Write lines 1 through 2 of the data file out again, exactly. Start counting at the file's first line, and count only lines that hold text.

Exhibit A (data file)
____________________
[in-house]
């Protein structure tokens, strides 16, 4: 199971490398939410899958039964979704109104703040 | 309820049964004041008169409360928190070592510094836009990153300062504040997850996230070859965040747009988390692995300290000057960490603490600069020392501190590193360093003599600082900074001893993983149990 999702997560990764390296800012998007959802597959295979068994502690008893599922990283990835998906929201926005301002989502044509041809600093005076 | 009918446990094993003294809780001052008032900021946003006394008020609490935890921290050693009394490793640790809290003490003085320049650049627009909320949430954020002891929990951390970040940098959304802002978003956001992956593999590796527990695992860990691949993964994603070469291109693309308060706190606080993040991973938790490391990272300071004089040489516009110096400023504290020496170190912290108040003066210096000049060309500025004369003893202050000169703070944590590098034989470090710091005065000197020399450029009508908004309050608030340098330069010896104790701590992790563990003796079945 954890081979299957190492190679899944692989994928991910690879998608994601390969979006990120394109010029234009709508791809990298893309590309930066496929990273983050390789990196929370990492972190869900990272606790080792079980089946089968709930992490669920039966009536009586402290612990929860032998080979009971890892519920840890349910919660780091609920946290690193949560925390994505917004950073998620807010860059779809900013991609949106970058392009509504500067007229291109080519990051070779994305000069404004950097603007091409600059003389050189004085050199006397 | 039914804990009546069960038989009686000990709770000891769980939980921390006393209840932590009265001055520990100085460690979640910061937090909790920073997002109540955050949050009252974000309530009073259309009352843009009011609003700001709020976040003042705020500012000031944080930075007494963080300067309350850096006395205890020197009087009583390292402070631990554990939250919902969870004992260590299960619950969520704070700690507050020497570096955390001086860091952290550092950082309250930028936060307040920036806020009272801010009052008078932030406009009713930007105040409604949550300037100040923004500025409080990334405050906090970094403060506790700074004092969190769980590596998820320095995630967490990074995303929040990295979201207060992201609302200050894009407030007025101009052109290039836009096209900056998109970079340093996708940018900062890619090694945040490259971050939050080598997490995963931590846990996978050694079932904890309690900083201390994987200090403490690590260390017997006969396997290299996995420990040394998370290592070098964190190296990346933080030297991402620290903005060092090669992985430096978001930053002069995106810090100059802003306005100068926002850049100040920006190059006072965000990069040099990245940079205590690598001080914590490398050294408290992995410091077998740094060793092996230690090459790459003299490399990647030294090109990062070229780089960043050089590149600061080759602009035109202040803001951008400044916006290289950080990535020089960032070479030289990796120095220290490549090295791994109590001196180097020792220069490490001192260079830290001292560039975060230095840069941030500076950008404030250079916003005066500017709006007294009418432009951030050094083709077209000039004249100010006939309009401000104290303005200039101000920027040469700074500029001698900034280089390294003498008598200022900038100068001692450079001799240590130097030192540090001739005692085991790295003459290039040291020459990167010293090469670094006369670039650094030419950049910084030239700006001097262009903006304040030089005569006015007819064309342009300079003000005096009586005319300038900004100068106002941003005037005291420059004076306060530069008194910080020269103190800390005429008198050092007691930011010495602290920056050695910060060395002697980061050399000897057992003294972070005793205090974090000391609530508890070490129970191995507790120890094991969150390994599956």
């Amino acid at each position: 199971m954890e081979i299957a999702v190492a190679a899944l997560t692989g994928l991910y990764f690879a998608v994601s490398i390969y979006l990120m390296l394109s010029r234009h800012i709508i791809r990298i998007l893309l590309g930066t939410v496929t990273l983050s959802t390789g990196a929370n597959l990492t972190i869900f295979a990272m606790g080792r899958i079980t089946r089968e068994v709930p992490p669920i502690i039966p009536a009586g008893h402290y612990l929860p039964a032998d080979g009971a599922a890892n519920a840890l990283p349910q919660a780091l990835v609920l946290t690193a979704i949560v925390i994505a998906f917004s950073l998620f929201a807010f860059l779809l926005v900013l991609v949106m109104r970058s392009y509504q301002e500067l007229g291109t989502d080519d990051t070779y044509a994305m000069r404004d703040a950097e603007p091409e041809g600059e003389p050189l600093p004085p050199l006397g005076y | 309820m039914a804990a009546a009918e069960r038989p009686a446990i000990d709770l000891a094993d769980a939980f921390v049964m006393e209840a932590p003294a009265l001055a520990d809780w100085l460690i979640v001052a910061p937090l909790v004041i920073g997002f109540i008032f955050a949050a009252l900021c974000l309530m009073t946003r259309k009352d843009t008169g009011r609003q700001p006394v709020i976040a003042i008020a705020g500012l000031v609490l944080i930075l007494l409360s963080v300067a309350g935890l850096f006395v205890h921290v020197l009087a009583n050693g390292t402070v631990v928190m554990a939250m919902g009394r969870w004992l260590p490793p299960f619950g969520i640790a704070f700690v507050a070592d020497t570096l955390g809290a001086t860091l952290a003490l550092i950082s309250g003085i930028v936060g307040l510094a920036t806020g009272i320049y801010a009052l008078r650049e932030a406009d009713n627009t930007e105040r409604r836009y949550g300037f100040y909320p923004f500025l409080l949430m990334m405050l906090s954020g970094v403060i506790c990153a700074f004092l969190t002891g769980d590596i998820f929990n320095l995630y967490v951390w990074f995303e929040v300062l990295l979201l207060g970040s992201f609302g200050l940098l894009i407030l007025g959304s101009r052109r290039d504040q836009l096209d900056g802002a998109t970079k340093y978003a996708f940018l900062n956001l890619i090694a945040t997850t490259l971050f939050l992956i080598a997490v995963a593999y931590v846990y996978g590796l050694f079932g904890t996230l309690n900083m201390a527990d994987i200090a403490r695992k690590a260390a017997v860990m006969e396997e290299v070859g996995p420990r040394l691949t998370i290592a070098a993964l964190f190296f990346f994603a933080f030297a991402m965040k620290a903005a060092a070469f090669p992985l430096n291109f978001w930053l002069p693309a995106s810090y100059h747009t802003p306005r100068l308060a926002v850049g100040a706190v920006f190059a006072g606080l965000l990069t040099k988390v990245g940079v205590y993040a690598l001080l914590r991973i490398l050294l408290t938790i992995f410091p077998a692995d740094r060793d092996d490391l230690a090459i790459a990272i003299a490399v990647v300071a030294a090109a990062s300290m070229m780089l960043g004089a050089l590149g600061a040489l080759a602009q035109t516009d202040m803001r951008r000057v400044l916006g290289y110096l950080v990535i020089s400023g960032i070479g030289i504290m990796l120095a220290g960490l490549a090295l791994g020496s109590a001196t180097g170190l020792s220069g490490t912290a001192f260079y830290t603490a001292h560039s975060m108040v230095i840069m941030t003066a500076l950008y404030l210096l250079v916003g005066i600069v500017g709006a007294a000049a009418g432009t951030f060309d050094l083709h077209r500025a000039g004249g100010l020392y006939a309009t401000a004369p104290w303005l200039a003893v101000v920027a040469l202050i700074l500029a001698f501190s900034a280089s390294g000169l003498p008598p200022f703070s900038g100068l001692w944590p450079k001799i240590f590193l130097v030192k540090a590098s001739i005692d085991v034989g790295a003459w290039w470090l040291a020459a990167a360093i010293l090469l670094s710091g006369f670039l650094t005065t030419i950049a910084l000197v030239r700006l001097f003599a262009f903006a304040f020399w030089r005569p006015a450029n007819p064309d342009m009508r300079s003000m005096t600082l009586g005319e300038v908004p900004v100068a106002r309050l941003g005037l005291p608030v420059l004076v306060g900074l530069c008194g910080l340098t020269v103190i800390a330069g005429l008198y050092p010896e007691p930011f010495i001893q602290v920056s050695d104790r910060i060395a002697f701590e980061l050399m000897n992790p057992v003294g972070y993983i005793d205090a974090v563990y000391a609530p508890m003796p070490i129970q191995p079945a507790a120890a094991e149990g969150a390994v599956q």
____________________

[in-house]
């Protein structure tokens, strides 16, 4: 199971490398939410899958039964979704109104703040 | 309820049964004041008169409360928190070592510094836009990153300062504040997850996230070859965040747009988390692995300290000057960490603490600069020392501190590193360093003599600082900074001893993983149990 999702997560990764390296800012998007959802597959295979068994502690008893599922990283990835998906929201926005301002989502044509041809600093005076 | 009918446990094993003294809780001052008032900021946003006394008020609490935890921290050693009394490793640790809290003490003085320049650049627009909320949430954020002891929990951390970040940098959304802002978003956001992956593999590796527990695992860990691949993964994603070469291109693309308060706190606080993040991973938790490391990272300071004089040489516009110096400023504290020496170190912290108040003066210096000049060309500025004369003893202050000169703070944590590098034989470090710091005065000197020399450029009508908004309050608030340098330069010896104790701590992790563990003796079945 954890081979299957190492190679899944692989994928991910690879998608994601390969979006990120394109010029234009709508791809990298893309590309930066496929990273983050390789990196929370990492972190869900990272606790080792079980089946089968709930992490669920039966009536009586402290612990929860032998080979009971890892519920840890349910919660780091609920946290690193949560925390994505917004950073998620807010860059779809900013991609949106970058392009509504500067007229291109080519990051070779994305000069404004950097603007091409600059003389050189004085050199006397 | 039914804990009546069960038989009686000990709770000891769980939980921390006393209840932590009265001055520990100085460690979640910061937090909790920073997002109540955050949050009252974000309530009073259309009352843009009011609003700001709020976040003042705020500012000031944080930075007494963080300067309350850096006395205890020197009087009583390292402070631990554990939250919902969870004992260590299960619950969520704070700690507050020497570096955390001086860091952290550092950082309250930028936060307040920036806020009272801010009052008078932030406009009713930007105040409604949550300037100040923004500025409080990334405050906090970094403060506790700074004092969190769980590596998820320095995630967490990074995303929040990295979201207060992201609302200050894009407030007025101009052109290039836009096209900056998109970079340093996708940018900062890619090694945040490259971050939050080598997490995963931590846990996978050694079932904890309690900083201390994987200090403490690590260390017997006969396997290299996995420990040394998370290592070098964190190296990346933080030297991402620290903005060092090669992985430096978001930053002069995106810090100059802003306005100068926002850049100040920006190059006072965000990069040099990245940079205590690598001080914590490398050294408290992995410091077998740094060793092996230690090459790459003299490399990647030294090109990062070229780089960043050089590149600061080759602009035109202040803001951008400044916006290289950080990535020089960032070479030289990796120095220290490549090295791994109590001196180097020792220069490490001192260079830290001292560039975060230095840069941030500076950008404030250079916003005066500017709006007294009418432009951030050094083709077209000039004249100010006939309009401000104290303005200039101000920027040469700074500029001698900034280089390294003498008598200022900038100068001692450079001799240590130097030192540090001739005692085991790295003459290039040291020459990167010293090469670094006369670039650094030419950049910084030239700006001097262009903006304040030089005569006015007819064309342009300079003000005096009586005319300038900004100068106002941003005037005291420059004076306060530069008194910080020269103190800390005429008198050092007691930011010495602290920056050695910060060395002697980061050399000897057992003294972070005793205090974090000391609530508890070490129970191995507790120890094991969150390994599956």